Types of Dental Implants Explained

A dental implant is fixed in place of a natural tooth root within the jawbone. It is an artificial tooth root that provides support to the overlaying dental prosthesis. The following Buzzle article gives a low-down on the different types of dental implants.
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Types of dental implants
Did You Know?
Dental implants act as a strong base to firmly anchor artificial teeth.
What would be the solution for a decayed tooth or a lost set of teeth? Simply replace them with artificial teeth? Well, not that simple. This is because, the original root within the jawbone begins to shrink and eventually dissolves. So, when the original root itself does not exist, how can one directly attach an artificial tooth to the jawbone? In such circumstances, it is necessary to first fix a dental implant, which is nothing but an artificial tooth root. It is a strong foundation on which the dental prosthesis rests.

Depending upon where the implant is placed, they are categorized into the following types:

Endosteal Implants

In this type, the tooth roots are replaced by screws, cylinders, or blades that are usually made of titanium or ceramic material. The implant is surgically drilled into the jawbone that helps to hold the artificial teeth in place. Thus, these implants lie completely inside the jawbone, well below the gums. However, artificial teeth are not directly connected to endosteal implants. So, once the dental implant is inserted into the jawbone, a post is connected to the implant. The artificial tooth is then securely placed over the post. In most cases, two surgeries are needed to connect the teeth with the dental implant.

In the first surgery, the screw- or cylinder-shaped implants are wrapped with Hydroxylapatite (HA), and then drilled into the jawbone. HA is one of the important components of the bone. So, coating the implant with this bone mineral facilitates its acceptance, and prevents any kind of bad reaction with the jawbone. HA also encourages growth of natural bone around the implant. The gum tissue around the implant is then stitched. The healing of gum tissue as well as bone regeneration surrounding the implants take up to 6 months. In the second surgery, posts are then attached to the implant for fixing the artificial teeth.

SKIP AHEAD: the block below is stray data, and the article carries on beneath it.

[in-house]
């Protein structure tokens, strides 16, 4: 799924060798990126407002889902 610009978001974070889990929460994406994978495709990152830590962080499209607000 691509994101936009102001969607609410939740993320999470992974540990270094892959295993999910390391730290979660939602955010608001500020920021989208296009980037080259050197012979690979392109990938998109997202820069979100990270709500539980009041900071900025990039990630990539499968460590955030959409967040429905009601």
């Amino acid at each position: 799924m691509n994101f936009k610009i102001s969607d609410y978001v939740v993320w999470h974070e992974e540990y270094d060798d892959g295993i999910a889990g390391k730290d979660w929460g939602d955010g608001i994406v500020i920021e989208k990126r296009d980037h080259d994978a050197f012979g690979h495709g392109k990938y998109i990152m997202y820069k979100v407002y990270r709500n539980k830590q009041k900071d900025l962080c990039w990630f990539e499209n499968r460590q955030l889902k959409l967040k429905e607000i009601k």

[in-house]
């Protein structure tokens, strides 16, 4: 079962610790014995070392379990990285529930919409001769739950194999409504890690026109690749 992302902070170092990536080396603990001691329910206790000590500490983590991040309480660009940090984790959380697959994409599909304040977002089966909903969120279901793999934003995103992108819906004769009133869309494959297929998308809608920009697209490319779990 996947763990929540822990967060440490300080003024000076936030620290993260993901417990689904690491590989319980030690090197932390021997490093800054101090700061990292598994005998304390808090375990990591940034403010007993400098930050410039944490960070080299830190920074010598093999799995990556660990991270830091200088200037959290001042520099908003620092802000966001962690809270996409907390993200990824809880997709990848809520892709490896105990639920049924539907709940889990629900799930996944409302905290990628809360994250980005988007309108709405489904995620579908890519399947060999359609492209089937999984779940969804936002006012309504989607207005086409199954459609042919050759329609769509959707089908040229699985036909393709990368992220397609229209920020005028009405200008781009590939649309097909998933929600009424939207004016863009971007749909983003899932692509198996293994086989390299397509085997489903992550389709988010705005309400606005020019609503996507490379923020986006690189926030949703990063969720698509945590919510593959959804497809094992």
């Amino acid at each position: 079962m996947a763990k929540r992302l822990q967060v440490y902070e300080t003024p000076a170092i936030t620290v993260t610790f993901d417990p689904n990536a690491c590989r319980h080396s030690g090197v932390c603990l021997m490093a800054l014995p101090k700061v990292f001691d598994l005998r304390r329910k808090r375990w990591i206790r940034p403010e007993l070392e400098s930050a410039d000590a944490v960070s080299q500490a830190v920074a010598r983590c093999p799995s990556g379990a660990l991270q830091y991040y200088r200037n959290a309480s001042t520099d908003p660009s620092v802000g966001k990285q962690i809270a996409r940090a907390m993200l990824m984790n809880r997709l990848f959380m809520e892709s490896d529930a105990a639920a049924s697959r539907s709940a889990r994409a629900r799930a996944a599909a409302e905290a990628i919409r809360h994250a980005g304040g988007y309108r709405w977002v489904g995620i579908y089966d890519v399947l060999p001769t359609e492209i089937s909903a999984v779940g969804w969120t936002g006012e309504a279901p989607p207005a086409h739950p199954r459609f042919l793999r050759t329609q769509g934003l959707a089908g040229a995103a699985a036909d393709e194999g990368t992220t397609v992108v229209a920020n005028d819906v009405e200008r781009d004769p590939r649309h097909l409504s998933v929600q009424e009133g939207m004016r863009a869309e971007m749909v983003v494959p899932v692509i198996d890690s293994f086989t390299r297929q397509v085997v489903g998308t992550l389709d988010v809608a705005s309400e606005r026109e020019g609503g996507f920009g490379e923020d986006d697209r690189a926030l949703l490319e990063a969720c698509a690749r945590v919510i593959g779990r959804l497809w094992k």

Endosteal Implants

Plate form implants, also referred to as endosteal implants, are advised when the jawbone is short and not thick enough to allow drilling of screws and cylinders into it. Low density bones may be fitted with these implants. The plate form implants are flat and long and are inserted upright into the narrow jawbone.

Plate form Implants


Subperiosteal Implants

Unlike endosteal implants, these are not inserted within the jawbone. In subperiosteal implants, a metal framework is firmly secured on the jawbone, but the framework lies below the gum line. Metal posts are again necessary, and appear to be projecting outwards above the gum line through the metal frame. When the jawbone is not wide enough to accommodate endosteal implants, the dentist may recommend subperiosteal implants. However, these implants are not available at a pocket-friendly price as they have to be customized according to the width and height of the jawbone. This will ensure that the implant fits correctly on the individual.

Subperiosteal Implants

Transosteal Implants

These implants that can be fitted only to the lower jawbone are generally not recommended as the surgical procedure is complicated and extensive. The procedure involves attaching a metal plate at the bottom of the jawbone, with screws running through the jawbone, and the posts embedded within the gum tissue. An incision is made below the chin to fix the plate with screws and posts on top, to attach the artificial teeth. The procedure is time-consuming, has minimal success rate, and can result in post-surgical scars.

Transosteal Implants

Mini Dental Implants (MDI)

People with bone issues such as inadequate jawbone structure are not suitable for standard implants and may be advised MDIs. When the thickness of the bone is inadequate, fitting the conventional implants is not advisable. As the name suggests, these titanium implants have a smaller diameter that are used to fix small teeth, pre-molars, or when teeth are to be fixed in a narrower area. Traditional implants are twice the size of MDIs. To be precise, the width of an MDI and a toothpick is more or less the same! Unlike traditional implants that require 6 to 8 months of healing time, MDIs have a short recovery period, because they are minimally invasive. Quicker healing and miniscule amount of post-operative pain are the hallmarks of MDI surgery. Although MDIs are referred to as tiny implants, they are equally effective to anchor dentures. For instance, as many as 4 MDIs are essential to support lower denture. So, with MDIs, ill-fitting dentures will be a thing of the past.

Caution
Since the dental implant is attached to the jawbone, it is essential that you have high jawbone density and quality. People with gum diseases may be advised to resolve the issue before undergoing the procedure. In case of inadequate jawbone, bone grafting that increases the mass and volume of the bone is recommended. In general, jawbone and gum health should be optimal prior to surgery. After studying the X-rays of your jawbone, the dentist will judge the possibility of fitting dental implants. Children are deemed unfit for traditional implants, and may be advised to fix MDIs as their bones are soft and not developed properly.

Disclaimer: The information provided in this article is solely for educating the reader. It is not intended to be a substitute for the advice of a medical expert.
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Published: April 9, 2014
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